Big changes don’t come easy, and as your organization embarks upon an OpenStack project, you will likely face a range of skeptics among internal stakeholders. You might find that other departments don’t think agile methodology is a fit for SLA-driven IT operations. Your organization’s operations team might be focused on hardware instead of user experience. Network engineers might worry that your new networking topologies conflict with existing security policies. Procurement teams accustomed to proprietary equipment might resist transitioning to commodity hardware. So what’s an OpenStack advocate to do?
After helping to build some of the largest OpenStack clouds in the world, Mirantis has encountered a fair share of skeptics at diverse companies, as well as a range of other obstacles that can potentially delay or interfere with an OpenStack project from reaching production.
For example, you may find that key incumbent stakeholders express doubts about your OpenStack project, in terms of its approach, execution, effect on operations, etc. I mean, you know this can work, but they’re not on board.
There’s no easy answer. Skeptical stakeholders and their differing expectations need to be addressed at multiple levels. Some crucial actions you should take include:
- Secure executive level buy-in from Day 1 to make sure you have a strong advocate with enough weight to pull in detractors.
- Agree on a Minimum Viable Product (MVP) that consists of a tangible application with the minimum features that can handle core workloads and create value; it should be the first major milestone of your OpenStack project.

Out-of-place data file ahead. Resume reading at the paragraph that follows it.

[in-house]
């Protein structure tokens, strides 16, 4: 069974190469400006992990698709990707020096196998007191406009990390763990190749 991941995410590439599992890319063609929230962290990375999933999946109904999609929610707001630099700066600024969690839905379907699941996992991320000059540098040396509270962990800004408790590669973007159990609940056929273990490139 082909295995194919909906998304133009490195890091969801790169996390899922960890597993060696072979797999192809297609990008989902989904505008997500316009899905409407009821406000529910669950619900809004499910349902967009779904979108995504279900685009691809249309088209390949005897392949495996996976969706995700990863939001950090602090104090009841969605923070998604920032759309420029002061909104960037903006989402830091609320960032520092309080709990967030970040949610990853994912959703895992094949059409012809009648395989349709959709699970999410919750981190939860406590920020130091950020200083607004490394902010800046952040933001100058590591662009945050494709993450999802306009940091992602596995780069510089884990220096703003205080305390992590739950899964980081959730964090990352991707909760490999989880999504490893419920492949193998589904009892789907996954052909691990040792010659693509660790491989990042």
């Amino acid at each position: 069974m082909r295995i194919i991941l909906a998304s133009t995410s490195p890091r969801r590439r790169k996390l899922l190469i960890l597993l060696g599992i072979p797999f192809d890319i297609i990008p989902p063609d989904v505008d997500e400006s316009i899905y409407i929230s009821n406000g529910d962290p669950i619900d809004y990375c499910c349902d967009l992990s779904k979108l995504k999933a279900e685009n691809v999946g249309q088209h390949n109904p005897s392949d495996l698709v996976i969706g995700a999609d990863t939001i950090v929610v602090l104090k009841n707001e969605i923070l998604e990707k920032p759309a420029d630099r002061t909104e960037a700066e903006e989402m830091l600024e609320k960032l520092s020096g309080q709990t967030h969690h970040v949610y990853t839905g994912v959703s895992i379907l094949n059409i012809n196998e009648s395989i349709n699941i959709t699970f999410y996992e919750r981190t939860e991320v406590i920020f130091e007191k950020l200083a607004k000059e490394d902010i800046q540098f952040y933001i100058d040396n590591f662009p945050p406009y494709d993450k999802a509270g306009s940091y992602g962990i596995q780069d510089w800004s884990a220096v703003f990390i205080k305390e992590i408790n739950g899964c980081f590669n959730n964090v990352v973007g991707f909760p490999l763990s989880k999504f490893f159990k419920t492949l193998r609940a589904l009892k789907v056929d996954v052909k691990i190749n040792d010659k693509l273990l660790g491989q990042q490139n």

- Plan for gradual organizational changes, especially when working with other departments less experienced with agile methodologies.
- Identify and communicate risks throughout the project, so relevant plans and/or processes can be adjusted as needed.
- Execute in an agile fashion but speak waterfall (this is easier than you may think).
OpenStack changes frequently. Since no two environments and their workloads are perfectly alike, it is inevitable that compatibility issues and unexpected bugs arise after deploying the latest OpenStack version.
While it may not be a popular position with the hard-working community engineers building the Kilo release, in production deployments, it’s our experience that you are better off to favor stability over the cutting-edge — don’t feel compelled to use the newest OpenStack recipe and upgrade every six months. It’s better to work with what’s tried and true, otherwise you potentially risk encountering expensive downtime and sleepless nights from unforeseen issues. By the way, many of our customers choose Mirantis OpenStack for exactly this reason; our distro pushes the upstream trunk code through a pretty significant battery of use cases and configuration tests to help prevent surprises.
There’s an old saying that good judgement comes from experience, and experience comes from the other kind of judgement. Since we want you to be successful with OpenStack, we are truly eager to share our experience, and help you go into your OpenStack deployments with eyes open.
Of course, there’s lots more. I will be discussing these topics and more in “The OpenStack Production Checklist,” a live webcast on December 18 where my colleague, Nick Chase, and I will share tips and recommend best practices from the point of view of executives, project managers, and engineers alike.